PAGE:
For Walz, the lessons learned were that “landscape shapes development. This is a concept we used to understand.” She said her public process has helped people understand how to “combine a landscape analysis with local residents’ values, so that in the future the landscape can actually shape development patterns.” Through public input, the community could find out which areas it values the most and preserve. She said those watersheds and natural areas that the community deemed to have the highest value were also “the same assets that will them create a more sustainable and distinctive community.”
She added that planning at the regional scale creates more benefits for communities. “Green landscapes, natural systems don’t end at the city limits.” Forming those partnerships that cross city lines helps create the broader regional vision.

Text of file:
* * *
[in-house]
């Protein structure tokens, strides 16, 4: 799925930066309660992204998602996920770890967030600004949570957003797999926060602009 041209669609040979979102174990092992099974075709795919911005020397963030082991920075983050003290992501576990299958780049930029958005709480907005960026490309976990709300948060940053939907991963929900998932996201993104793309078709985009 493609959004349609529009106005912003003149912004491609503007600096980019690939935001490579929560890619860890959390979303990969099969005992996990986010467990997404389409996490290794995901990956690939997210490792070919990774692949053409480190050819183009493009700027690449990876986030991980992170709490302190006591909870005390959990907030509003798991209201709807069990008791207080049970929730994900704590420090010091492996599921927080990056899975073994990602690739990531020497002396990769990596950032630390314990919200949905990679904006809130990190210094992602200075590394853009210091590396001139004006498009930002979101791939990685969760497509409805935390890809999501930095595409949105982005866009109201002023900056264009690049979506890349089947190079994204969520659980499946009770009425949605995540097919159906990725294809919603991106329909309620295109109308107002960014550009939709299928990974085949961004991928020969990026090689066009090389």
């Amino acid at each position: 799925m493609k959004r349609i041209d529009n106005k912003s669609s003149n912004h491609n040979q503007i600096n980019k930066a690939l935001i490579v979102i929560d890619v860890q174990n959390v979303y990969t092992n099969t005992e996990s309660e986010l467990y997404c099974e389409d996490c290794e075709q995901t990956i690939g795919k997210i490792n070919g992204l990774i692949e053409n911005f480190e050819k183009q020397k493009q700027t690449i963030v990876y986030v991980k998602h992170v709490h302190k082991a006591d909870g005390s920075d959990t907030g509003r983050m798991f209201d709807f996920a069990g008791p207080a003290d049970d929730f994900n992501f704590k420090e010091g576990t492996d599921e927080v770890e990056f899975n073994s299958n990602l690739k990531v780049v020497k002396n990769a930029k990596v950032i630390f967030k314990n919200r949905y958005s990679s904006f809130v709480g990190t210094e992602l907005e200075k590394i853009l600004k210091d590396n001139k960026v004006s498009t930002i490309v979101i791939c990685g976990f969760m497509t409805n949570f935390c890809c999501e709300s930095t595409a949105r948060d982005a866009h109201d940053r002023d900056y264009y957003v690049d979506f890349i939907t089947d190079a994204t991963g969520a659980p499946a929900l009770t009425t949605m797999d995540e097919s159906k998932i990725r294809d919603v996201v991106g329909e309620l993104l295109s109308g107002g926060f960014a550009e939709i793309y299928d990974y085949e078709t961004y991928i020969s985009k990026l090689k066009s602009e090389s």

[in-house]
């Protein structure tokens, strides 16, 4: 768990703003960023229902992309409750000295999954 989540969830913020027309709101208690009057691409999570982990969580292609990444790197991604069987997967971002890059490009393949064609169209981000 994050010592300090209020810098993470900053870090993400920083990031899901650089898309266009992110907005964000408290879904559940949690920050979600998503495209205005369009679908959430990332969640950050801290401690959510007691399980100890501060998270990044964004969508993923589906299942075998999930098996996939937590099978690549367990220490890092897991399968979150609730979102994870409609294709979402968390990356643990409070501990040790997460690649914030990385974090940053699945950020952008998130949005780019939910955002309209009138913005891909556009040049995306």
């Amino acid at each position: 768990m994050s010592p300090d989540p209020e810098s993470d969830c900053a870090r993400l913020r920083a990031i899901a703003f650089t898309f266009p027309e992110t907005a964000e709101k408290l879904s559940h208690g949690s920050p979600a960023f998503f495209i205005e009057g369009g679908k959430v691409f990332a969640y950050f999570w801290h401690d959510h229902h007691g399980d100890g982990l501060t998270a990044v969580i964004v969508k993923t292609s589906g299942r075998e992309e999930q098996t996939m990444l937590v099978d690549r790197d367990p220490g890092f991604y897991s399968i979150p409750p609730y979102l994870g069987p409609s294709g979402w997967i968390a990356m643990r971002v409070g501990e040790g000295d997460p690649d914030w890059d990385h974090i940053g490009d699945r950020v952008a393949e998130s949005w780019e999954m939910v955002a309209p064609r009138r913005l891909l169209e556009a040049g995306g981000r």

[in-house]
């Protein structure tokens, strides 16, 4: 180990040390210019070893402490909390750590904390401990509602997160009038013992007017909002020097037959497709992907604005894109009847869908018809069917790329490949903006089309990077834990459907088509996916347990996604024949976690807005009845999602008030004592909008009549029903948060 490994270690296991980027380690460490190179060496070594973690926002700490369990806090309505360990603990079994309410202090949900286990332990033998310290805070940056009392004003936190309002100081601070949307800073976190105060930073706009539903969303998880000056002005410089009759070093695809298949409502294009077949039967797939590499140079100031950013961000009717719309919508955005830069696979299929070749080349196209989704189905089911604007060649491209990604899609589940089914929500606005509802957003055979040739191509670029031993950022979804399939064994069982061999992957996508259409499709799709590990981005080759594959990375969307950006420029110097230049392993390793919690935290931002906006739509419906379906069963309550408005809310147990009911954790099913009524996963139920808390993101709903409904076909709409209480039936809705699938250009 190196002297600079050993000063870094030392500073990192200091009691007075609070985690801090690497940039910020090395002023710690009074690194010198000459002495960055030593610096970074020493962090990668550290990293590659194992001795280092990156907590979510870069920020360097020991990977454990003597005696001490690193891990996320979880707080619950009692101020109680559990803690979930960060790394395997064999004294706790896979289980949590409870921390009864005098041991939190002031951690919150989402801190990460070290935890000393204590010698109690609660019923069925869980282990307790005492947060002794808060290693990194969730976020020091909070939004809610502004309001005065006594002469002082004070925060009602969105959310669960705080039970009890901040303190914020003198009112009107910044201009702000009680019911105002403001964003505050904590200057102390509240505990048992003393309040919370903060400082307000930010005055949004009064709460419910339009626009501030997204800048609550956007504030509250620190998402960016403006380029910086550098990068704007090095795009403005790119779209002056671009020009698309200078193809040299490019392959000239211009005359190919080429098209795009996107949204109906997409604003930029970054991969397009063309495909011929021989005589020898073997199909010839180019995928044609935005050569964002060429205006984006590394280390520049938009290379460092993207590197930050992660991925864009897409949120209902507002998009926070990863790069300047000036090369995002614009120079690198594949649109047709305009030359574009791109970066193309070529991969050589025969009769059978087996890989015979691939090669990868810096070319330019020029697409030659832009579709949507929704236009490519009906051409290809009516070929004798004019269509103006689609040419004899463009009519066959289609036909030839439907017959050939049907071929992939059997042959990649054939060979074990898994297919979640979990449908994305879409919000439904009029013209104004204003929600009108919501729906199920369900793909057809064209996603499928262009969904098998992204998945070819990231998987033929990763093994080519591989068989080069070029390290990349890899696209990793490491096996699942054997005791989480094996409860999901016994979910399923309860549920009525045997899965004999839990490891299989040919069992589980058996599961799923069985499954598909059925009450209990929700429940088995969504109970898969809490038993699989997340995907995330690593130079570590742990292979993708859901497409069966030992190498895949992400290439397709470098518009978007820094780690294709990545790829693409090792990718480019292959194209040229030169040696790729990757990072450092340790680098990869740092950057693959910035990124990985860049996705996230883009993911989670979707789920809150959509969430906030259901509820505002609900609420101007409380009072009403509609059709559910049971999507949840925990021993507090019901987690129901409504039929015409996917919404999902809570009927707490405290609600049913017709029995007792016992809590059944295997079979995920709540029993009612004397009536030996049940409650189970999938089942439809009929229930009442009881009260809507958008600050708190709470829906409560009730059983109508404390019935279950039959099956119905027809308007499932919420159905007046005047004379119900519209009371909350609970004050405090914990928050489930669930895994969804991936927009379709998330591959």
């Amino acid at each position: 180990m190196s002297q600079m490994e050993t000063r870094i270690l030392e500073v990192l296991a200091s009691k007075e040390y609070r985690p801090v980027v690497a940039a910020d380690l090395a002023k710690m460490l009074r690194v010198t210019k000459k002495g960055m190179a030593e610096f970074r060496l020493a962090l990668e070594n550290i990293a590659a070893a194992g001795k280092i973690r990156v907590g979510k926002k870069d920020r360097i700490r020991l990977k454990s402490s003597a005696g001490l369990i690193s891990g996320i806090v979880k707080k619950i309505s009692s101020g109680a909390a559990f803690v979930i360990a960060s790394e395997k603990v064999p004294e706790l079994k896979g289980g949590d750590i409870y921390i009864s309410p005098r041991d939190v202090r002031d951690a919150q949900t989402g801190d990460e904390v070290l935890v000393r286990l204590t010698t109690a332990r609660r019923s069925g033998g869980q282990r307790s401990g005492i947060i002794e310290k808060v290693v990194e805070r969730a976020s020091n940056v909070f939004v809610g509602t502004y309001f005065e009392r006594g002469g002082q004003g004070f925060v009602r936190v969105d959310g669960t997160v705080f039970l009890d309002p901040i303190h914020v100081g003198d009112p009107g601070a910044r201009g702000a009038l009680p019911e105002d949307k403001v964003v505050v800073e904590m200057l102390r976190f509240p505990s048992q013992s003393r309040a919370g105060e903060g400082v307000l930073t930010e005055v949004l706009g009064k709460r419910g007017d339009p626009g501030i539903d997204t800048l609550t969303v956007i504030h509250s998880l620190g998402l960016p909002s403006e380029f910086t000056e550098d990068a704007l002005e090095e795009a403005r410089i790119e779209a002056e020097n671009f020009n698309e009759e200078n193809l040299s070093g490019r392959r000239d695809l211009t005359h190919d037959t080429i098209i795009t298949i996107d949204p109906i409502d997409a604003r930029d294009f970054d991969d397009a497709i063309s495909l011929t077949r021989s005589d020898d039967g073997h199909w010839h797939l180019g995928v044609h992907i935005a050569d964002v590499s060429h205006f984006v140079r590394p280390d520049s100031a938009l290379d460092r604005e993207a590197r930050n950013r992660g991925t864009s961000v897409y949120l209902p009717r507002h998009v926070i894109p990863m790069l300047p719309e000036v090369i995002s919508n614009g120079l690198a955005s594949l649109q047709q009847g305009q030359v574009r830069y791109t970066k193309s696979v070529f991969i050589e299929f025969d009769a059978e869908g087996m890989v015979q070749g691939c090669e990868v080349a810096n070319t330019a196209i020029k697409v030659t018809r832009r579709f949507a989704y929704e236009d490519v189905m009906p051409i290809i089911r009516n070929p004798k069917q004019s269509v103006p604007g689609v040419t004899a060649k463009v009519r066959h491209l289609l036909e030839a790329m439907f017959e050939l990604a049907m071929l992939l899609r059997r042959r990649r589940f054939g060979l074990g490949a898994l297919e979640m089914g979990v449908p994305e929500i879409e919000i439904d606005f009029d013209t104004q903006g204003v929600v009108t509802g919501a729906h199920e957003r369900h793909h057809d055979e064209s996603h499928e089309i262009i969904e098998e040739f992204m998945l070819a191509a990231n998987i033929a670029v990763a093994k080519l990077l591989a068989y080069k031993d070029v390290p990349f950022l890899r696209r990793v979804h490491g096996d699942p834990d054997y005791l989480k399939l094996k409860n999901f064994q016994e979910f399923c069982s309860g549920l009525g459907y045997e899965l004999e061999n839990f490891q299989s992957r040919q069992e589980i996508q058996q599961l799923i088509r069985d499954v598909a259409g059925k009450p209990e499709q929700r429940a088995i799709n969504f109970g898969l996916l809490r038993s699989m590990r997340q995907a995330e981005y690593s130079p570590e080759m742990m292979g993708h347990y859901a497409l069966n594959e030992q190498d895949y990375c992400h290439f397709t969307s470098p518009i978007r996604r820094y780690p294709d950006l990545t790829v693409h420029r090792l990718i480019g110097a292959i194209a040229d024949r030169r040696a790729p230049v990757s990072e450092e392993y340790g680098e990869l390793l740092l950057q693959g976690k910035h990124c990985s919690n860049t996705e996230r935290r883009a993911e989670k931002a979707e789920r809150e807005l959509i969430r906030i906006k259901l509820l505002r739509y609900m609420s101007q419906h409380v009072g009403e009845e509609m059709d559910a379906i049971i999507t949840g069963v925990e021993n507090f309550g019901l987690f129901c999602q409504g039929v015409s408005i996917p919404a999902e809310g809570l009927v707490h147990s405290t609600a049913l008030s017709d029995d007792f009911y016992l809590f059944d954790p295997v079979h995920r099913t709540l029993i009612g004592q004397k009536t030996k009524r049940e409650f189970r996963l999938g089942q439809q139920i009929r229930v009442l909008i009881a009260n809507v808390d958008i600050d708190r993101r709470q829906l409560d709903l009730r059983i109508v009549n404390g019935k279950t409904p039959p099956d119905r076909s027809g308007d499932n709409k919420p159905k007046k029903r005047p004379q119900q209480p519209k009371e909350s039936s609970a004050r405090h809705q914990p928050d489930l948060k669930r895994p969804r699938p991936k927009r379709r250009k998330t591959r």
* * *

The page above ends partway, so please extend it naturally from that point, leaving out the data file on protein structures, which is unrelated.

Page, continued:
To craft that vision, multiple disciplines should be be involved. “While that brings challenges, there are also great rewards.”
Lastly, Walz said “look for the long-term and large-scale” opportunities. (It’s also clear that the lingo or terminology around green infrastructure may get in the way when trying to reach a community. Walz said “these green infrastructure approaches are valuable regardless of what they’re called.”)
Create Local Connections to Green Infrastructure
WRT is working on a massive project in Louisville, Kentucky — the Parklands of Floyd’s Fork. At the edge of the city, four parks, each named for a tributary to the waterway, will protect some 3,700 acres along a prime watershed, helping to create a green edge around a city sprawling out.